Nokia Devices Infringe IPCom Phone Patent, U.K. Judge Rules
Nokia Oyj (NOK1V), the world’s biggest maker of mobile phones by volume, lost a U.K. court bid to invalidate a European patent that Germany’s IPCom GmbH & Co. claims is vital to the Finnish company’s handset sales.
The patent, which covers technology for connecting a handset to a network, is valid and infringed by two Nokia devices, which Judge Christopher Floyd didn’t identify in his ruling today at the High Court in London. Nokia’s shares fell as much as 3.3 percent to a 13-year low in Helsinki trading.
“As far as we know, this is the first time that an essential telecoms 3G patent was ever upheld and judged infringed in the U.K., a jurisdiction well-known for being very demanding for patent holders,” Bernhard Frohwitter, IPCom’s managing director, said in a statement.
The ruling comes two days after Nokia won an almost two- year patent dispute with Apple Inc. (AAPL), in a settlement that awards a one-time payment to and royalties to the Espoo, Finland-based handset maker. Nokia’s dispute with IPCom is being played out in courts in the U.S., Germany, Japan and Italy.
IPCom, which says the ruling threatens Nokia’s U.K. sales, seeks royalties from a family of mobile-technology patents it acquired in 2007 from Robert Bosch GmbH, the world’s largest automotive supplier. IPCom bought the patents after Bosch failed to license them to Nokia in 2003.
The patent at issue in today’s case wasn’t infringed by a third Nokia device, Floyd ruled today.
Nokia’s shares fell 1.3 percent to 4.14 euros at 4:30 p.m., extending their slide so far this year to 46.5 percent.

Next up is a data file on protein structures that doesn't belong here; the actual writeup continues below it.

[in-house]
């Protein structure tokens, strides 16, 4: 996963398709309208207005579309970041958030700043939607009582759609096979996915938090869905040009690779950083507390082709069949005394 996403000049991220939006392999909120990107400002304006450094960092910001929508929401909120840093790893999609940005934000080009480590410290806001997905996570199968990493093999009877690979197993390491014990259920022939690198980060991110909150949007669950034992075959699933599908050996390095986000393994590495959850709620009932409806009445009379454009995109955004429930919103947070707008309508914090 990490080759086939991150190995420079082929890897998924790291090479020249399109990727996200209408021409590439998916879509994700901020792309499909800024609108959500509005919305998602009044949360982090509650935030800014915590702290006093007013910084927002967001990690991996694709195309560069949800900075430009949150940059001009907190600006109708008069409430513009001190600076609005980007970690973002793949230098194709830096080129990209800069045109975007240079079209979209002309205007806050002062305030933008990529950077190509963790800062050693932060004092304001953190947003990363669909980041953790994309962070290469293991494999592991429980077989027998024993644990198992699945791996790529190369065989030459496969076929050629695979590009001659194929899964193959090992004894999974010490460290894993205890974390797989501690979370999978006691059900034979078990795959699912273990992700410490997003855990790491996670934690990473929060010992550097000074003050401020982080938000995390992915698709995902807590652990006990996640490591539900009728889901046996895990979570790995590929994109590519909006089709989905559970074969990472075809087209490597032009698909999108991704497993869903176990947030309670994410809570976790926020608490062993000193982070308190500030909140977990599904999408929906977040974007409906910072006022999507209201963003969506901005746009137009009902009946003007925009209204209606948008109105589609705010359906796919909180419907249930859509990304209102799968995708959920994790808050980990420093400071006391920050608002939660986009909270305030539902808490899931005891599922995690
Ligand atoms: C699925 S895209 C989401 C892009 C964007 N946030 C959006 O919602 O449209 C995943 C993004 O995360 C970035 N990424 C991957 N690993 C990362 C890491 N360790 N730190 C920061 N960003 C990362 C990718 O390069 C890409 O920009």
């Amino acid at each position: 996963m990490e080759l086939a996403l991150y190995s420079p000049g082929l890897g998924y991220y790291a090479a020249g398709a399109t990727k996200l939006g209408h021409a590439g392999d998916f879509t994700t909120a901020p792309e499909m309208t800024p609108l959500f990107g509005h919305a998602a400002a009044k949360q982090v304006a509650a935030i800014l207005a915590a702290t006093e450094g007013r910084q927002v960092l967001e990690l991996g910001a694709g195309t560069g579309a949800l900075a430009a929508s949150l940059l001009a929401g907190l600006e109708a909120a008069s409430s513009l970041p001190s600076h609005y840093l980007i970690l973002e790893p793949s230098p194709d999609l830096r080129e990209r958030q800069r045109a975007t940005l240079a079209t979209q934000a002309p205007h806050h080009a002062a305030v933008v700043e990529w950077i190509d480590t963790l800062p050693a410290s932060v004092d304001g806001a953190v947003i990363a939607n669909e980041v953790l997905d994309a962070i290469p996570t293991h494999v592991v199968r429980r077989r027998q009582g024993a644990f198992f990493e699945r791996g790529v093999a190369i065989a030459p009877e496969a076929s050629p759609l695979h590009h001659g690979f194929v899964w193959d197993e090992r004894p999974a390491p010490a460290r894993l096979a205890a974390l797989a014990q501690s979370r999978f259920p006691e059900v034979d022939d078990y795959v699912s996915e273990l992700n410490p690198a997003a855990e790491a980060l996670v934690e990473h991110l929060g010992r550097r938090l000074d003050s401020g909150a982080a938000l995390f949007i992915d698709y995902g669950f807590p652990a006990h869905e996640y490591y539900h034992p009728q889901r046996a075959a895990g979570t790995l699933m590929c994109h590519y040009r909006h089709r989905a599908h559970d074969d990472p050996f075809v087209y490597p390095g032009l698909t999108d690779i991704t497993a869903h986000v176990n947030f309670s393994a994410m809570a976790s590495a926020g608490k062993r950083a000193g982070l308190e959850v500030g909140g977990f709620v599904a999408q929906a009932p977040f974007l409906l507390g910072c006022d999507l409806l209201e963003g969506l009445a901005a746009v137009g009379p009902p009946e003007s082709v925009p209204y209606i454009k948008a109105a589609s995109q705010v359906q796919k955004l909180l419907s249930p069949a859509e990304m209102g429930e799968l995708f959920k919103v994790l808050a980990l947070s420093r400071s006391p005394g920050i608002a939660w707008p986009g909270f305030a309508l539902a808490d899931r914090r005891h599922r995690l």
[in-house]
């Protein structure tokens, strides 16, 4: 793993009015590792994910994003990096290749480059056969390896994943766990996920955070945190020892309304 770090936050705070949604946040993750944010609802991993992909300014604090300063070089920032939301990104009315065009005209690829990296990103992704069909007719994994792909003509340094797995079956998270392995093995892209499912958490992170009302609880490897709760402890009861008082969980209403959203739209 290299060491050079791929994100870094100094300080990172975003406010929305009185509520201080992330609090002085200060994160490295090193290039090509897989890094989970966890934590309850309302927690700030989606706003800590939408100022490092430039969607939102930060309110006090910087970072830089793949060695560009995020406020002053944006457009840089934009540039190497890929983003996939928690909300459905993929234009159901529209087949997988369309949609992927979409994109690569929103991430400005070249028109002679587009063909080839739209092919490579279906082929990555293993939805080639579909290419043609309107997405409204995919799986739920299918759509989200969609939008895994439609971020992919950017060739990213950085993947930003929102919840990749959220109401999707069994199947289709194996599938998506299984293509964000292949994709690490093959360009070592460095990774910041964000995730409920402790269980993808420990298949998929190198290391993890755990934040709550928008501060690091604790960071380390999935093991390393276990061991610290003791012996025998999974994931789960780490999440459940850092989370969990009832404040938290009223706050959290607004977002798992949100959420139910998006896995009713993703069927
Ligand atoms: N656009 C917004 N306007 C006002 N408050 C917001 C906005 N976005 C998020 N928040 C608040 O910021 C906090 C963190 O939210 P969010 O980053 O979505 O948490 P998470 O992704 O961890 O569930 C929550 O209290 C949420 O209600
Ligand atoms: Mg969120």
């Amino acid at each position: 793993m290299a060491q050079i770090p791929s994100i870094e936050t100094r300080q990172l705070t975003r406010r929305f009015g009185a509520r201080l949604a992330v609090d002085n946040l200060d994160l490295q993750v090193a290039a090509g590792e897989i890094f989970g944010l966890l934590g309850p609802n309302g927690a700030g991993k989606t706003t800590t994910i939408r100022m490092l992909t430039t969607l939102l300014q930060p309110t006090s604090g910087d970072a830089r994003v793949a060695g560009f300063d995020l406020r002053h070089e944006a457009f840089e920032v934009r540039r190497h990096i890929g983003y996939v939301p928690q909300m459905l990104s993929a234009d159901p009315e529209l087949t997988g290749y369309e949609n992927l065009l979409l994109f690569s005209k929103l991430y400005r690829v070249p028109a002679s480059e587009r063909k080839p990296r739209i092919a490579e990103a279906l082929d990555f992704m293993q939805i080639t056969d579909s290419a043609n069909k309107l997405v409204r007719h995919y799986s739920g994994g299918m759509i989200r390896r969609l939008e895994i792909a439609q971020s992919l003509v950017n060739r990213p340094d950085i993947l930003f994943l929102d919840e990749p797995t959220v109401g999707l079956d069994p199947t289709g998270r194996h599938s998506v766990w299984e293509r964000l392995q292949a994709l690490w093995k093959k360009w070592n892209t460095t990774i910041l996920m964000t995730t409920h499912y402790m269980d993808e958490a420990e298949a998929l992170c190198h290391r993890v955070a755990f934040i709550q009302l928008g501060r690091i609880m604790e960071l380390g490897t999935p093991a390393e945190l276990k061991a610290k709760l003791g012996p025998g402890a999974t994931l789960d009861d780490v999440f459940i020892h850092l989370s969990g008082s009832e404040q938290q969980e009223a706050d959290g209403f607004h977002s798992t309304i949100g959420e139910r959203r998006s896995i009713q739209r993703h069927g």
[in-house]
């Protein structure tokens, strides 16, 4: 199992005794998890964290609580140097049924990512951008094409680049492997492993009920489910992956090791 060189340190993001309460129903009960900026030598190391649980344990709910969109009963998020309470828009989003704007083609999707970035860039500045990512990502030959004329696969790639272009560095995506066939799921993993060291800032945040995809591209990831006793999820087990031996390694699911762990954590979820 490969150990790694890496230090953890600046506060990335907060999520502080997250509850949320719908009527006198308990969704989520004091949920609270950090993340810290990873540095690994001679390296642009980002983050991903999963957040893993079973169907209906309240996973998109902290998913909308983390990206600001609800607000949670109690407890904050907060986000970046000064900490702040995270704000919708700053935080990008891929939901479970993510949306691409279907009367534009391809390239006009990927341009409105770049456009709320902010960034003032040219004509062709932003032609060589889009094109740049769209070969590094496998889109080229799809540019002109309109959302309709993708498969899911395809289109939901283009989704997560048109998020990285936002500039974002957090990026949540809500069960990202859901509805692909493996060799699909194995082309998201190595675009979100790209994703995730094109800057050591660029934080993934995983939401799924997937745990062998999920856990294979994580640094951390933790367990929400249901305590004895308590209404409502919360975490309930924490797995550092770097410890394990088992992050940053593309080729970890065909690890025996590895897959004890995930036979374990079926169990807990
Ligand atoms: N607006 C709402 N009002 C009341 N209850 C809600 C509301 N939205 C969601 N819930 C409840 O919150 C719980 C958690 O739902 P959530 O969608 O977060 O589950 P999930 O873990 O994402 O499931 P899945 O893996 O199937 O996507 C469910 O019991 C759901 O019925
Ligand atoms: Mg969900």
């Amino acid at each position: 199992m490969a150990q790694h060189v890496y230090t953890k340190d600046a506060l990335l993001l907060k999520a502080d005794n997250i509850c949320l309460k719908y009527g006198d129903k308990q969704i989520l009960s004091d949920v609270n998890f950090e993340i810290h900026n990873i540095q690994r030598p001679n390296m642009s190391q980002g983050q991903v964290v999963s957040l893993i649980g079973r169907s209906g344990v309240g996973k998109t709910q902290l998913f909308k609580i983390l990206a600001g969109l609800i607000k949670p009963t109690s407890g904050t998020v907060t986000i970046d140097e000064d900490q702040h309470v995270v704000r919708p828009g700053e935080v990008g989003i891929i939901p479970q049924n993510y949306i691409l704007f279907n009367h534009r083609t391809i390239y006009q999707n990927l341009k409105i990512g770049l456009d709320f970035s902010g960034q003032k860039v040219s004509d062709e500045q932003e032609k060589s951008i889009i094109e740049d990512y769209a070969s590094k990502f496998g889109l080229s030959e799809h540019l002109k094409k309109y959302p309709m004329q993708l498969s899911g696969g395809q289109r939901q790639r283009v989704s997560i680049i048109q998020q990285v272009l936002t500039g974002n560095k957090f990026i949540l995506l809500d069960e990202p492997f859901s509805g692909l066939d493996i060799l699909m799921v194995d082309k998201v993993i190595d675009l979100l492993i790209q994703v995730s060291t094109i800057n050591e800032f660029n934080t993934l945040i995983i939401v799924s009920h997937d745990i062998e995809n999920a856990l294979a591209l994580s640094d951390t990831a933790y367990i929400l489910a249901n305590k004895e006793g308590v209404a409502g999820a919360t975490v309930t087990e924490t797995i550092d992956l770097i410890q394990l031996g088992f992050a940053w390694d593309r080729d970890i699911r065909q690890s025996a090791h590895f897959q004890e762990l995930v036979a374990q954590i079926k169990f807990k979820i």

Mark Durrant, a spokesman for Nokia, said the company’s current devices don’t infringe the patent. The company will appeal part of today’s judgment, he said.
“We are pleased that the U.K. High Court declared that Nokia’s current products do not infringe the patent,” Durrant said in an e-mail. “This means that we can continue selling those products, now with legal certainty.”
IPCom rejected Nokia’s interpretation of the ruling, claiming the two infringing devices are still in use by the Finnish company.
“Nokia is clearly misleading the public on what the court ruled today,” Frohwitter said today in a phone interview. “IPCom is ready to enforce the U.K. ruling.”
Today’s ruling is “minor in comparison to the Apple patent arrangement announced this week,” said Sami Sarkamies, a Helsinki-based analyst at Nordea Bank AB. “It’s one country, one patent. It’s probably not the end of the world.”
Nokia rose as much as 4.1 percent after the deal with Apple was announced June 14.
Nokia in January won a U.K. appeals court ruling that invalidated the “parent” patent for the patent in today’s ruling. A new patent was split off from the parent and asserted against Nokia separately.
In the earlier ruling, the justices ruled IPCom had abused the court process by failing to make its case fast enough. The patent-holding company had earlier agreed to revoke 13 other patents in four related U.K. cases.
Nokia in March said it won a court challenge invalidating the German portion of a European patent related to predictive text messaging. IPCom, based in Pullach, Germany, said at the time the patent wasn’t “essential” to its overall litigation with Nokia.
To contact the reporter on this story: Erik Larson in New York at firstname.lastname@example.org
To contact the editor responsible for this story: Anthony Aarons at email@example.com.